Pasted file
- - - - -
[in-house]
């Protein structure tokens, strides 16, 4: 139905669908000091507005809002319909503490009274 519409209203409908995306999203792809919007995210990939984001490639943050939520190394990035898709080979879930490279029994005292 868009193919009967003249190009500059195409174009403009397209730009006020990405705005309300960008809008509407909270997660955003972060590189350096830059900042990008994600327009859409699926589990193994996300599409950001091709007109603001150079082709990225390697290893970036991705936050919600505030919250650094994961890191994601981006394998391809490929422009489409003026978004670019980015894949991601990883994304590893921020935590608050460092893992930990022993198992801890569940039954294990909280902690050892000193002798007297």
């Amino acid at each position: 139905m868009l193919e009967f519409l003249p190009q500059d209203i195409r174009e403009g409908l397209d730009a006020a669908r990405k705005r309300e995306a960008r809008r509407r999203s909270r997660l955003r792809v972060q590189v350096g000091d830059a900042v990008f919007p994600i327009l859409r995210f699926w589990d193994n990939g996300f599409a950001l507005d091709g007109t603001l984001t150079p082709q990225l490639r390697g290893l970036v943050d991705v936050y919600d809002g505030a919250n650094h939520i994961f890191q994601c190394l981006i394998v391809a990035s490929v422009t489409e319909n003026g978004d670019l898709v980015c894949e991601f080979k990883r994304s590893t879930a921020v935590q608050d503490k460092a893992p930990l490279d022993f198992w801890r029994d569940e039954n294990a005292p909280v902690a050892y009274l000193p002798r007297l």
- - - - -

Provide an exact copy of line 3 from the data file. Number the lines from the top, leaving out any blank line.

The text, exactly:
């Amino acid at each position: 139905m868009l193919e009967f519409l003249p190009q500059d209203i195409r174009e403009g409908l397209d730009a006020a669908r990405k705005r309300e995306a960008r809008r509407r999203s909270r997660l955003r792809v972060q590189v350096g000091d830059a900042v990008f919007p994600i327009l859409r995210f699926w589990d193994n990939g996300f599409a950001l507005d091709g007109t603001l984001t150079p082709q990225l490639r390697g290893l970036v943050d991705v936050y919600d809002g505030a919250n650094h939520i994961f890191q994601c190394l981006i394998v391809a990035s490929v422009t489409e319909n003026g978004d670019l898709v980015c894949e991601f080979k990883r994304s590893t879930a921020v935590q608050d503490k460092a893992p930990l490279d022993f198992w801890r029994d569940e039954n294990a005292p909280v902690a050892y009274l000193p002798r007297l």